After 15 minutes or so, I finished my sketch and showed it to him - he looked at it appraisingly for several moments and nodded his approval. I took a photo of us and showed that to him as well; he offered his hand, I took it and thanked him.
As I stood up and walked back to the market, my longyi began to fail (fall). In between trying to put my sketchbook and pen into my bag and not to draw attention to myself, someone noticed my predicament. A man called out from in between some parked cars, this time in English - "I think you need help, I can help". I stood my ground, unwillingly and unable to move - my longyi had slipped further southwards and I wasn't about to let some stranger man-handle me.
The man did not share my prejudices about wardrobe adjustment. So I stood there - sketch book in one hand my satchel in the other while he showed me the correct Burmese way of tying a man's longyi, with running commentary in English. "See? - it is tight now, it will not fall down again" and to prove it, he hooked two fingers into the waistline and tugged.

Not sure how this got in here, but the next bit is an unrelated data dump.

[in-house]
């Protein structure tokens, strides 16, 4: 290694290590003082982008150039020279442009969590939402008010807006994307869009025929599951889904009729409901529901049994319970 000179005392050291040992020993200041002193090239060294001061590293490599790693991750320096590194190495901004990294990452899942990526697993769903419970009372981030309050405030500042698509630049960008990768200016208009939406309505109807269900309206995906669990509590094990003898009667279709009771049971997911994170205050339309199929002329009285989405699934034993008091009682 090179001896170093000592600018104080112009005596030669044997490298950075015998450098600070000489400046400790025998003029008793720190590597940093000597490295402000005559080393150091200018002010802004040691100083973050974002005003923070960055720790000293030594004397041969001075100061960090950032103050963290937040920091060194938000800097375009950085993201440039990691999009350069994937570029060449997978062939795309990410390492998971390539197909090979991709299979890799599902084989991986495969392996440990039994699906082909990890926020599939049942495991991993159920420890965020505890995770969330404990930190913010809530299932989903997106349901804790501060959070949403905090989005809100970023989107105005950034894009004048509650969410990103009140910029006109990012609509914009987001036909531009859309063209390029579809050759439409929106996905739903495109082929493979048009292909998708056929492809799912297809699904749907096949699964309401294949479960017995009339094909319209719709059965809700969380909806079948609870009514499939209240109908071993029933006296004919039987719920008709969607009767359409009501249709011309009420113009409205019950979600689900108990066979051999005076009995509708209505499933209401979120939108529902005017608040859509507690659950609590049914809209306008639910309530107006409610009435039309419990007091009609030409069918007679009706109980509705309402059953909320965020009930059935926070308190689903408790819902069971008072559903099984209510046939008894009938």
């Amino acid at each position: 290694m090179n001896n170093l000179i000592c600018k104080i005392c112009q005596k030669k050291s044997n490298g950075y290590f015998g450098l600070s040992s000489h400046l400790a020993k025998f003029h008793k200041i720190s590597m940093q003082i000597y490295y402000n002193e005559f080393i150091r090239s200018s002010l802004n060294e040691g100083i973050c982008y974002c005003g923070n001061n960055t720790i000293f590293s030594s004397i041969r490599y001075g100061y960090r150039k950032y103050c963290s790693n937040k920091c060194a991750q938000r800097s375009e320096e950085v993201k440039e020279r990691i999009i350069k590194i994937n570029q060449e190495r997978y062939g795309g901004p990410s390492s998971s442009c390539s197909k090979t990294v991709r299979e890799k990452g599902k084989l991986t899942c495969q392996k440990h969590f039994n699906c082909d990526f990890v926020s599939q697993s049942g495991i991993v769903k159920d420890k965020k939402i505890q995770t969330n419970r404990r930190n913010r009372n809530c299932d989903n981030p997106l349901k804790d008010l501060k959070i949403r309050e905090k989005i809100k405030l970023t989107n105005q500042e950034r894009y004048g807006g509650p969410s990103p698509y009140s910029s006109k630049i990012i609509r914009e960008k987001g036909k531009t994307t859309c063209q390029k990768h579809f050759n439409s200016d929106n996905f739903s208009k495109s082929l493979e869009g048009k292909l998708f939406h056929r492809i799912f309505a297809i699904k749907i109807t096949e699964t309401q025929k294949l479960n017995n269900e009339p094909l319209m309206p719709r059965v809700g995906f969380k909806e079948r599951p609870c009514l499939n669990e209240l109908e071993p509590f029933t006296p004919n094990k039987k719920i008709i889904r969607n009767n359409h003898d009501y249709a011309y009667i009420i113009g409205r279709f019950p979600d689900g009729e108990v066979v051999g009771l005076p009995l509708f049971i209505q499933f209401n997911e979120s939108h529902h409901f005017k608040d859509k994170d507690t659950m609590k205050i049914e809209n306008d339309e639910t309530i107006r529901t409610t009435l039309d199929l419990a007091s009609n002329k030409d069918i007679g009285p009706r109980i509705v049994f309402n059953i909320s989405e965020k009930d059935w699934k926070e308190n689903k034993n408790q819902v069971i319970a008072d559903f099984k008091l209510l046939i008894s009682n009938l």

"See?" he repeated. "Yes" I agreed.
So, this is the story of how a stranger taught me to tie the Burmese men's longyi on the middle of Yangon pavement. It reminded me to keep a open mind when traveling overseas - not every local wants to sell you something, sometimes they just want to show us their way of life (if we let them)